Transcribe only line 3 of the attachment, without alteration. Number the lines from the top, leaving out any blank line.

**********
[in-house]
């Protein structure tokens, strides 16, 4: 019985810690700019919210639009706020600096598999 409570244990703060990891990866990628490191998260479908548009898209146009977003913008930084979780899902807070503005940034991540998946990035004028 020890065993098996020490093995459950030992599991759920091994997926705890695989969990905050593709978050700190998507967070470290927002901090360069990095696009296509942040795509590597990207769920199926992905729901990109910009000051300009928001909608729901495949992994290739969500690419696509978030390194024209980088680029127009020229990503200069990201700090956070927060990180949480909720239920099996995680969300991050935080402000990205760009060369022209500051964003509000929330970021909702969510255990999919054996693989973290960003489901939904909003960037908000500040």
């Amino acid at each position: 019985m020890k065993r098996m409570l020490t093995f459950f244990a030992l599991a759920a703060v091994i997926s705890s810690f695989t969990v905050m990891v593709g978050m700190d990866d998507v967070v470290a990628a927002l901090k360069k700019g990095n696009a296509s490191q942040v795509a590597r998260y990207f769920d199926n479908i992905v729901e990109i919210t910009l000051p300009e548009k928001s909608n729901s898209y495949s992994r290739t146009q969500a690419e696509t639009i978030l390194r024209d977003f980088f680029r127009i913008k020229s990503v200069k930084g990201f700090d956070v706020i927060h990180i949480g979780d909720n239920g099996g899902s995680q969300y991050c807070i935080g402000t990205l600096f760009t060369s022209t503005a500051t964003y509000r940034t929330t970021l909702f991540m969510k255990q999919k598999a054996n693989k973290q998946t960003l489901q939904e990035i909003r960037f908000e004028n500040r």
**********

């Amino acid at each position: 019985m020890k065993r098996m409570l020490t093995f459950f244990a030992l599991a759920a703060v091994i997926s705890s810690f695989t969990v905050m990891v593709g978050m700190d990866d998507v967070v470290a990628a927002l901090k360069k700019g990095n696009a296509s490191q942040v795509a590597r998260y990207f769920d199926n479908i992905v729901e990109i919210t910009l000051p300009e548009k928001s909608n729901s898209y495949s992994r290739t146009q969500a690419e696509t639009i978030l390194r024209d977003f980088f680029r127009i913008k020229s990503v200069k930084g990201f700090d956070v706020i927060h990180i949480g979780d909720n239920g099996g899902s995680q969300y991050c807070i935080g402000t990205l600096f760009t060369s022209t503005a500051t964003y509000r940034t929330t970021l909702f991540m969510k255990q999919k598999a054996n693989k973290q998946t960003l489901q939904e990035i909003r960037f908000e004028n500040r």